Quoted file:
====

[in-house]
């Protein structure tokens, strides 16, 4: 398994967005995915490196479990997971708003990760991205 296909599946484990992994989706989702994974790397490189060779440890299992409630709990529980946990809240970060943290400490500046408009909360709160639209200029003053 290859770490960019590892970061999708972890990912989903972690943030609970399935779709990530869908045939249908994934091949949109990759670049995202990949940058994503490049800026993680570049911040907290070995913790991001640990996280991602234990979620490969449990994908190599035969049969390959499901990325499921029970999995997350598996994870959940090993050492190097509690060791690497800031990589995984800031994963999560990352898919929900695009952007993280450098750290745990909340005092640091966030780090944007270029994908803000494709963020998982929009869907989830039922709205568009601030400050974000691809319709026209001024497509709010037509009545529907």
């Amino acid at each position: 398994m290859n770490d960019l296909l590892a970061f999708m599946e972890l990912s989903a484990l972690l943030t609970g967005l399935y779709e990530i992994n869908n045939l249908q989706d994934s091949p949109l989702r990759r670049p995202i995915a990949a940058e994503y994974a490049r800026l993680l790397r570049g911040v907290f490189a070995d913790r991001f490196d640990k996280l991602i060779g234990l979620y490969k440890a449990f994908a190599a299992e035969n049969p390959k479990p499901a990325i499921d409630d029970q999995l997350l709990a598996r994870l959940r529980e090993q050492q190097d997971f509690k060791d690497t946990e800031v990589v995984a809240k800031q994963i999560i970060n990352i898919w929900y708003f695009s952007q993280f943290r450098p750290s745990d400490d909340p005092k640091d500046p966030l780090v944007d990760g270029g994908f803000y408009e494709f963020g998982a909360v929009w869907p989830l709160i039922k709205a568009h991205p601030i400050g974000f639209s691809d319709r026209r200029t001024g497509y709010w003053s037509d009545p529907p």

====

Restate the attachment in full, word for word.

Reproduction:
[in-house]
């Protein structure tokens, strides 16, 4: 398994967005995915490196479990997971708003990760991205 296909599946484990992994989706989702994974790397490189060779440890299992409630709990529980946990809240970060943290400490500046408009909360709160639209200029003053 290859770490960019590892970061999708972890990912989903972690943030609970399935779709990530869908045939249908994934091949949109990759670049995202990949940058994503490049800026993680570049911040907290070995913790991001640990996280991602234990979620490969449990994908190599035969049969390959499901990325499921029970999995997350598996994870959940090993050492190097509690060791690497800031990589995984800031994963999560990352898919929900695009952007993280450098750290745990909340005092640091966030780090944007270029994908803000494709963020998982929009869907989830039922709205568009601030400050974000691809319709026209001024497509709010037509009545529907």
């Amino acid at each position: 398994m290859n770490d960019l296909l590892a970061f999708m599946e972890l990912s989903a484990l972690l943030t609970g967005l399935y779709e990530i992994n869908n045939l249908q989706d994934s091949p949109l989702r990759r670049p995202i995915a990949a940058e994503y994974a490049r800026l993680l790397r570049g911040v907290f490189a070995d913790r991001f490196d640990k996280l991602i060779g234990l979620y490969k440890a449990f994908a190599a299992e035969n049969p390959k479990p499901a990325i499921d409630d029970q999995l997350l709990a598996r994870l959940r529980e090993q050492q190097d997971f509690k060791d690497t946990e800031v990589v995984a809240k800031q994963i999560i970060n990352i898919w929900y708003f695009s952007q993280f943290r450098p750290s745990d400490d909340p005092k640091d500046p966030l780090v944007d990760g270029g994908f803000y408009e494709f963020g998982a909360v929009w869907p989830l709160i039922k709205a568009h991205p601030i400050g974000f639209s691809d319709r026209r200029t001024g497509y709010w003053s037509d009545p529907p």